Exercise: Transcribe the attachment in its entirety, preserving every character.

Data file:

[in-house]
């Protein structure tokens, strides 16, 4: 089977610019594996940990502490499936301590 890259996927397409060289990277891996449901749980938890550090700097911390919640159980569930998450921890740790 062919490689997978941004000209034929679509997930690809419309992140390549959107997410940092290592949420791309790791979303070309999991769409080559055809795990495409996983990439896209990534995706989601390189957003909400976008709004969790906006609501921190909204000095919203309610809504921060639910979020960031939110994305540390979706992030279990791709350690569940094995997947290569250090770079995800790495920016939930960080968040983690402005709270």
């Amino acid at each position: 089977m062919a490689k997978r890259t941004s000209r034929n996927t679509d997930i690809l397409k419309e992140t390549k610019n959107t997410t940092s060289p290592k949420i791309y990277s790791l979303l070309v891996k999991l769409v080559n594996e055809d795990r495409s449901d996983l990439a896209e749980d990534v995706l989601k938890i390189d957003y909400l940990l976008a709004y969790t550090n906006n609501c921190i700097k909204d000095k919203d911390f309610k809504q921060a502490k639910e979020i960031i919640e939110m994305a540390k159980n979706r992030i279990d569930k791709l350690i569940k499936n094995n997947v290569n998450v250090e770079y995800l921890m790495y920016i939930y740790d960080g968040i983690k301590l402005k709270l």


[in-house]
């Protein structure tokens, strides 16, 4: 089977610019594996940990502490499936301590 890259996927397409060289990277891996449901749980938890550090700097911390919640159980569930998450921890740790 062919490689997978941004000209034929679509997930690809419309992140390549959107997410940092290592949420791309790791979303070309999991769409080559055809795990495409996983990439896209990534995706989601390189957003909400976008709004969790906006609501921190909204000095919203309610809504921060639910979020960031939110994305540390979706992030279990791709350690569940094995997947290569250090770079995800790495920016939930960080968040983690402005709270």
């Amino acid at each position: 089977m062919a490689k997978r890259t941004s000209r034929n996927t679509d997930i690809l397409k419309e992140t390549k610019n959107t997410t940092s060289p290592k949420i791309y990277s790791l979303l070309v891996k999991l769409v080559n594996e055809d795990r495409s449901d996983l990439a896209e749980d990534v995706l989601k938890i390189d957003y909400l940990l976008a709004y969790t550090n906006n609501c921190i700097k909204d000095k919203d911390f309610k809504q921060a502490k639910e979020i960031i919640e939110m994305a540390k159980n979706r992030i279990d569930k791709l350690i569940k499936n094995n997947v290569n998450v250090e770079y995800l921890m790495y920016i939930y740790d960080g968040i983690k301590l402005k709270l």